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18th birthday party. Help!

(9 Posts)
CQ Thu 27-Oct-16 21:52:53

So after intense negotiations we've agreed to let DD have an 18th birthday party. Have hired a local sports club - no way that's happening in my house.

Basically it's a large room with a bar. We'll put a (small) amount behind the bar and provide a disco. Probably some food to soak up the booze. Also hiring bouncers.

What else would you suggest to make it more than just a drinking/shrieking/vomiting/copping off-fest. Or am I deluding myself that any of them would even want anything else?

Maybe a theme? Fancy dress?

DS is having a think but he's pretty clueless, so he's open to suggestions.

Any of you lovely people had any successes you'd like to share?

bigTillyMint Thu 27-Oct-16 21:59:47

DD just went to an 18th (about 150) which they said was fantastic. It sounded like mainly drinking, etc, but also some dancing and some doing "turns" rapping.

Another girl was planning a masked ball (don't think it's actually wearing ballgowns, but definitely with masks!) which they all thought sounded good.

Fancy dress might actually be a hit if everyone gets into the spirit - my cousins used to do loads of fancy dress parties!

ExitPursuedBySpartacus Thu 27-Oct-16 22:02:19

They need their own play list and speakers. Lots of food to soak up alcohol. And let them bring their own.

oleoleoleole Thu 27-Oct-16 22:17:03

Well I wouldn't put money behind the bar, spend it on food and make sure they eat it, get it down them early. There'll be lots of pre drinking and sneaking in bottles of vodka so someone on toilet duty checking they're not taking spirits in and adding to soft drinks.

Make it clear on invites what time it ends so lifts, taxis etc can be organised.

Fancy dress is good but doesn't help staff when asking for ID, especially as there's usually lots of under 18's.

As the parents, stay sober!

Good luck, five kids here, only one (eldest) had an 18th!

CQ Thu 27-Oct-16 23:28:05

God yes, I'll be sober and scary! Thanks for the suggestions. Premises do not allow own alcohol to be brought it, so of course they'll all be trying to smuggle it in. Good idea about toilet checking, I'd thought of bags being hidden outside, but not about topping up in the loos.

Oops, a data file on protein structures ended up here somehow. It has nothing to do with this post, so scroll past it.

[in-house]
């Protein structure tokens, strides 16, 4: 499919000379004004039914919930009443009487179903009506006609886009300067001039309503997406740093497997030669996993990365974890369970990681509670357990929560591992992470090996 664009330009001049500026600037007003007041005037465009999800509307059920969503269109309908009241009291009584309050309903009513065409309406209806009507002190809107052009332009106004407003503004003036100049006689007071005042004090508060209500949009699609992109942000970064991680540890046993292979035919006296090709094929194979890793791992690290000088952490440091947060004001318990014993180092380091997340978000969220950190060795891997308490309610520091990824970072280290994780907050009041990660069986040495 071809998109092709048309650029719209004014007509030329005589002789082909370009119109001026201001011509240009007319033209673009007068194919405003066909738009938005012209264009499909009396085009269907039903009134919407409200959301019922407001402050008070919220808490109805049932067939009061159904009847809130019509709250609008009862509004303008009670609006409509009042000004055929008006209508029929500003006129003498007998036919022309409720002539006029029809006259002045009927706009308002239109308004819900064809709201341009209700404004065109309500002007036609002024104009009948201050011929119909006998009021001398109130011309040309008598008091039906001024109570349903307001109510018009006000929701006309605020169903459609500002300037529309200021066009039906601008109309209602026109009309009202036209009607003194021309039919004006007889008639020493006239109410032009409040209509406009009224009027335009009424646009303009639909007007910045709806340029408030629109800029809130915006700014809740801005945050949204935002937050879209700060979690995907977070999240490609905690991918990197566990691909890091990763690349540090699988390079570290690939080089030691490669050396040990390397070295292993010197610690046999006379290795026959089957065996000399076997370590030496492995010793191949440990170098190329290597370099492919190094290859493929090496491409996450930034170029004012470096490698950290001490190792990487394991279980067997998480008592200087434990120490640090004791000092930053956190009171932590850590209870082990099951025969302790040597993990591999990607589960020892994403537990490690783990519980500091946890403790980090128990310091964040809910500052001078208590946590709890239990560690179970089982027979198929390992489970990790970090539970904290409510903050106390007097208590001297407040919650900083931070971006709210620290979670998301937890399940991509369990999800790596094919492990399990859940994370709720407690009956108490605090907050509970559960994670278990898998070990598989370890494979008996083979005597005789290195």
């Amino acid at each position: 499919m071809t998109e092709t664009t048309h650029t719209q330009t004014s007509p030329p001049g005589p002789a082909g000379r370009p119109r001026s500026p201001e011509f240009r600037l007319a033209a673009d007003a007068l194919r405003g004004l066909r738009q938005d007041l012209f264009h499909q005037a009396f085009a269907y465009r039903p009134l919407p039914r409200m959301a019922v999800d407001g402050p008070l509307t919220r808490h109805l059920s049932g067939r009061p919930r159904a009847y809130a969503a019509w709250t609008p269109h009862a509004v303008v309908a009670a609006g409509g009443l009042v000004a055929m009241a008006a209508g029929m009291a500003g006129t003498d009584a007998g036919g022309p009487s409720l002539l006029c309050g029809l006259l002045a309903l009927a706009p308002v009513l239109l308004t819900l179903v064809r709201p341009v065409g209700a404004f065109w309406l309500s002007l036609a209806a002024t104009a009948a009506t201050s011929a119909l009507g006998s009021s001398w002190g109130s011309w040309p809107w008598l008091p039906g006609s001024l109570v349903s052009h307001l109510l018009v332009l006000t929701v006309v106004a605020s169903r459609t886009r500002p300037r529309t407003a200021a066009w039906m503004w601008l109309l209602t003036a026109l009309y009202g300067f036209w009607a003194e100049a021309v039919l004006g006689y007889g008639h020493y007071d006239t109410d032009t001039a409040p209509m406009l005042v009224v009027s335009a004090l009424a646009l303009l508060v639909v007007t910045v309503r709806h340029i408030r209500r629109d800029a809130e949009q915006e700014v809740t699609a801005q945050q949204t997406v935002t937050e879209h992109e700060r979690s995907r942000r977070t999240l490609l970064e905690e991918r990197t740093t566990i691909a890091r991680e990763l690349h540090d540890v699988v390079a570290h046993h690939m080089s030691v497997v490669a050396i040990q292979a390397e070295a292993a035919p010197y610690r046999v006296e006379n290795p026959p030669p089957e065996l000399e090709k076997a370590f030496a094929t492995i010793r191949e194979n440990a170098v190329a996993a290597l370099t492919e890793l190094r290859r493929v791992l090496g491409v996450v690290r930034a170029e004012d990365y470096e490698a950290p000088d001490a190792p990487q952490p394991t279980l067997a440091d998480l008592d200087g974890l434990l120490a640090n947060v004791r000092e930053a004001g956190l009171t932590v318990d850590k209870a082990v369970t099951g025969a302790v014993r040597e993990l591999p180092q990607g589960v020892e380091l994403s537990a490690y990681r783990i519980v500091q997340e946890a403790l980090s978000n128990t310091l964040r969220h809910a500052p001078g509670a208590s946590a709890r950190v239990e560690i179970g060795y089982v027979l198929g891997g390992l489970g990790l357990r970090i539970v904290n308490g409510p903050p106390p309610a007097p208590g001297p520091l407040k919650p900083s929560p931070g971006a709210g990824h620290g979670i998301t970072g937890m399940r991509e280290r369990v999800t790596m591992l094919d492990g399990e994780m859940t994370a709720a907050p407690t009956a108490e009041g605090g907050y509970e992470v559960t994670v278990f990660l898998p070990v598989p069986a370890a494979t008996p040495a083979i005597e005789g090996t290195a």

Not sure how the bar will police the under-18's - they'll all just get the older ones to buy it for them.

Am thinking of maybe getting one of those photo booth things.

BackforGood Fri 28-Oct-16 23:37:29

I wouldn't put money behind the bar either. Remember a lot of the friends won't be 18.
I went to an 18th not long ago where all the youngsters had their ID checked as they walked in - in the light, right at the start of the evening, before they could pass ID on to a friend. If they were happy, bouncers gave them a wristband which they needed to show the bar staff to buy drinks. Both bouncers and bar staff cruised the hall regularly and confiscated drinks from anyone who wasn't wearing a wristband, which got round issue of U18s drinking, people swapping IDs, etc.

Is it just you and a load of teens, or are you having family / family friends etc. as well ?

AlpacaLypse Fri 28-Oct-16 23:43:11

We've got twins doing the turning eighteen thing in January.

They're girls, but an awful lot of their friends are boys...

We've all (me, their dad, all the godparents and most of the aunts and uncles) booked that weekend off ready for the fray.

I've also had a short but helpful chat with the local police sergeant.

I have very little faith, I think my own children aren't too bad but dear lord some of their friends!

CQ Sat 29-Oct-16 16:58:58

Alpaca I think they're mostly lovely - individually and sober, but in a drunken horde they're ghastly smile

I find as the girls get more drunk they get more shrieky, and the boys get more sweary. Shudder.

Charlotteamanda Sun 30-Oct-16 07:10:05

They like to be where you're not. You're inside they are outside. They don't tend to dance, it's all moving about in social groups. Last one I helped out at - adults inside - kids outside front door, in the toilet or walking through to stand outside at back of the hall.

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